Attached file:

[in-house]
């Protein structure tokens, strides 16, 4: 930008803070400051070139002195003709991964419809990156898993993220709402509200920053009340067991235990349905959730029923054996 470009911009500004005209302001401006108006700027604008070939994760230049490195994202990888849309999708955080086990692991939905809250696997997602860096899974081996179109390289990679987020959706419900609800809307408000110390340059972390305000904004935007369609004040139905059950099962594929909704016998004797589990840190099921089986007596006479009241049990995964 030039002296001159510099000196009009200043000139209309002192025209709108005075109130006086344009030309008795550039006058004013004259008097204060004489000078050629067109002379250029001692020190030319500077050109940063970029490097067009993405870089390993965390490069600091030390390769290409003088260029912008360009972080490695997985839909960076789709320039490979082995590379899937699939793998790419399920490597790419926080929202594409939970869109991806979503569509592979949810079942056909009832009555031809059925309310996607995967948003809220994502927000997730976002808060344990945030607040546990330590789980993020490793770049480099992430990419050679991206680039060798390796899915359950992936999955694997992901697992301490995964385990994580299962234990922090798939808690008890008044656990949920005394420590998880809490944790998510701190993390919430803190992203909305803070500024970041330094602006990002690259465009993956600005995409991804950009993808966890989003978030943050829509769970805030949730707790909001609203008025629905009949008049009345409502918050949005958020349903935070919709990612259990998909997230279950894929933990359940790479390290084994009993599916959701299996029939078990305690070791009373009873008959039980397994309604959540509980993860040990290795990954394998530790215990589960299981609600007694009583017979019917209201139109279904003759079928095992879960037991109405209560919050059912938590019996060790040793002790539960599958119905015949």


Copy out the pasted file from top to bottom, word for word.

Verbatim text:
[in-house]
């Protein structure tokens, strides 16, 4: 930008803070400051070139002195003709991964419809990156898993993220709402509200920053009340067991235990349905959730029923054996 470009911009500004005209302001401006108006700027604008070939994760230049490195994202990888849309999708955080086990692991939905809250696997997602860096899974081996179109390289990679987020959706419900609800809307408000110390340059972390305000904004935007369609004040139905059950099962594929909704016998004797589990840190099921089986007596006479009241049990995964 030039002296001159510099000196009009200043000139209309002192025209709108005075109130006086344009030309008795550039006058004013004259008097204060004489000078050629067109002379250029001692020190030319500077050109940063970029490097067009993405870089390993965390490069600091030390390769290409003088260029912008360009972080490695997985839909960076789709320039490979082995590379899937699939793998790419399920490597790419926080929202594409939970869109991806979503569509592979949810079942056909009832009555031809059925309310996607995967948003809220994502927000997730976002808060344990945030607040546990330590789980993020490793770049480099992430990419050679991206680039060798390796899915359950992936999955694997992901697992301490995964385990994580299962234990922090798939808690008890008044656990949920005394420590998880809490944790998510701190993390919430803190992203909305803070500024970041330094602006990002690259465009993956600005995409991804950009993808966890989003978030943050829509769970805030949730707790909001609203008025629905009949008049009345409502918050949005958020349903935070919709990612259990998909997230279950894929933990359940790479390290084994009993599916959701299996029939078990305690070791009373009873008959039980397994309604959540509980993860040990290795990954394998530790215990589960299981609600007694009583017979019917209201139109279904003759079928095992879960037991109405209560919050059912938590019996060790040793002790539960599958119905015949």